Many regard the library as a community meeting place and information centre, and a place where they can come to be entertained, to meet people, to socialise with friends and family, and to make new connections. Library members also value highly the helpfulness of staff, the quality of the service they receive and the aesthetics and comfort of the library building itself. The fact that the library service is free and available to everyone is an important factor for many. For quite a number of people, particularly the lonely, the isolated and the elderly, the library contributes significantly to their sense of health and well being and enriches their lives in profound ways, as revealed through comments such as it 'helps me maintain an interest in life' and it 'makes each day better and helps keep me sane'.
The library not only fosters social interactions between individuals and groups within it, but through its established and evolving partnerships with numerous outside groups, informal networks and organisations, it serves to foster relationships within the wider community, promoting social cohesion, increasing community confidence and ultimately, building social capital.
Library management and staff have become key players in this emerging trend towards building social capital. The strategic direction of the library has shifted significantly in the last two years to embrace a firm commitment to developing social inclusion and building community partnerships, both central themes of the social capital model. A wide range of initiatives which address social exclusion and involve community capacity building have been identified which all contribute to the social capital not only of the library but of the community in which the library is located. The social capital audit study of Mount Barker Community Library, therefore, has found that the library contributes significantly to the social capital of the community it serves.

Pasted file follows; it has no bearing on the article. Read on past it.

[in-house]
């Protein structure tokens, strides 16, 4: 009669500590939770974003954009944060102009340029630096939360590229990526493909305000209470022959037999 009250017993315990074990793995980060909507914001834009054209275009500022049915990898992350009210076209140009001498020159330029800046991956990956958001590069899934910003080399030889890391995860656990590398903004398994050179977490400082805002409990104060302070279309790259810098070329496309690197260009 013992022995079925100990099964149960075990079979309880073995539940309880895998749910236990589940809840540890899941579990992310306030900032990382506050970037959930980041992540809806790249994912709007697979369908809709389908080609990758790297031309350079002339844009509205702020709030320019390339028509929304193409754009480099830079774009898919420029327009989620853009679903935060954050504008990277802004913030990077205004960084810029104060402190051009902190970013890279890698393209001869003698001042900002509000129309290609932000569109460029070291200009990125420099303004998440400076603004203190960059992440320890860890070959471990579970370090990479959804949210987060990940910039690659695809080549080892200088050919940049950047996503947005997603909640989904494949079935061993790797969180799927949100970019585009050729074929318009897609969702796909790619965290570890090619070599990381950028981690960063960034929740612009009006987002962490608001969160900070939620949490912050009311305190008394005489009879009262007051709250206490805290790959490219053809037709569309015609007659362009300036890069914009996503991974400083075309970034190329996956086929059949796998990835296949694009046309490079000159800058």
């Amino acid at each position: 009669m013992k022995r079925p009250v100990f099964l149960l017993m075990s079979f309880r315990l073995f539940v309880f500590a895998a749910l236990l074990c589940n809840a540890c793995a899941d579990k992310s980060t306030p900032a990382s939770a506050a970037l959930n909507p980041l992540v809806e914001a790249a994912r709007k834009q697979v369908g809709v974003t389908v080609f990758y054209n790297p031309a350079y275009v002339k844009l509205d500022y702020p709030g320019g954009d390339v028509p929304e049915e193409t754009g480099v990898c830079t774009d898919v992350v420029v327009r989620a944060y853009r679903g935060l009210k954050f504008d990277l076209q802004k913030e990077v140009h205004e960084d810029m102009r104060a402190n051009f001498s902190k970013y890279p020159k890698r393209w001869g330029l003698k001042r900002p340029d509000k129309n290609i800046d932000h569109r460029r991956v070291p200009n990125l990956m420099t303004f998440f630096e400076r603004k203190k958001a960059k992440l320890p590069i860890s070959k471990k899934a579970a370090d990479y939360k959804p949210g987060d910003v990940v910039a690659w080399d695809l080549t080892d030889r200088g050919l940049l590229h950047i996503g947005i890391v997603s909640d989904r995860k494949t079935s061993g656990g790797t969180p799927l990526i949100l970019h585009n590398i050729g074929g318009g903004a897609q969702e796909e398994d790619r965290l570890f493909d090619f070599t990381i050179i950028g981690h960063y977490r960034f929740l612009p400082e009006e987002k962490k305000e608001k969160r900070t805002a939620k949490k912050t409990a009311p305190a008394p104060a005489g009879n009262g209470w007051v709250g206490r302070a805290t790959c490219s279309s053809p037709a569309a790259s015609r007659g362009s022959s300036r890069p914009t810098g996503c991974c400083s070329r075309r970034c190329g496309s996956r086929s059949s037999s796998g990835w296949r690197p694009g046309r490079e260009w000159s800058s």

To a degree all libraries, by virtue of their core values of equity of access for all, inclusiveness, and the provision of a free service, contribute to the building of social capital in their communities, just by their existence. However, there is always room for improvement. To further develop the social capital of Mount Barker Library, the answer lies not simply in increasing opportunities for social interaction within the library or by staging one off social events, but in truly fostering the development of networks and partnerships within the community, as well as improving the accessibility of the library to the local community. The entrance to a library is crucial and the inaccessibility of the current entrance leaves much to be desired, disadvantaging the frail, the sick, the elderly and parents with young children. Its distance from the car park also poses a security risk at night. In addition, consideration needs to be given to increasing the accessibility of the library from the nearby town centre, which is where typically public libraries are best located. At present the two are not connected and a busy road separates them--mooted plans for an overpass or walkway would significantly address this problem. Stronger links could be established with local businesses and employment services in the town. There is also a pressing need for a community information and referral service to be based at the library.
The importance of socially inclusive and sustainable communities, the need to build social capital, and the stated priority to develop South Australia as 'a place in which people care for each other and contribute to their communities', are all emphasised in the state government's strategic plan. Further, one of the targets the state government has set to achieve its strategic objectives is to align state and local strategic plans within the next 12 months and to agree on joint initiatives from them. Similarly, Mount Barker Council has articulated its vision to 'create successful communities'. In this context it is evident that, on the whole, the Mount Barker Community Library is not only contributing to the social capital of the local community but moreover actively contributing to the achievement of the strategic goals and policy objectives of both the state government and the District Council of Mount Barker.
FRAMEWORK FOR CONDUCTING A SOCIAL CAPITAL AUDIT OF A PUBLIC LIBRARY
Extracted from Public libraries as developers of social capital: changing roles, values and missions
MA thesis University of South Australia Dec 2004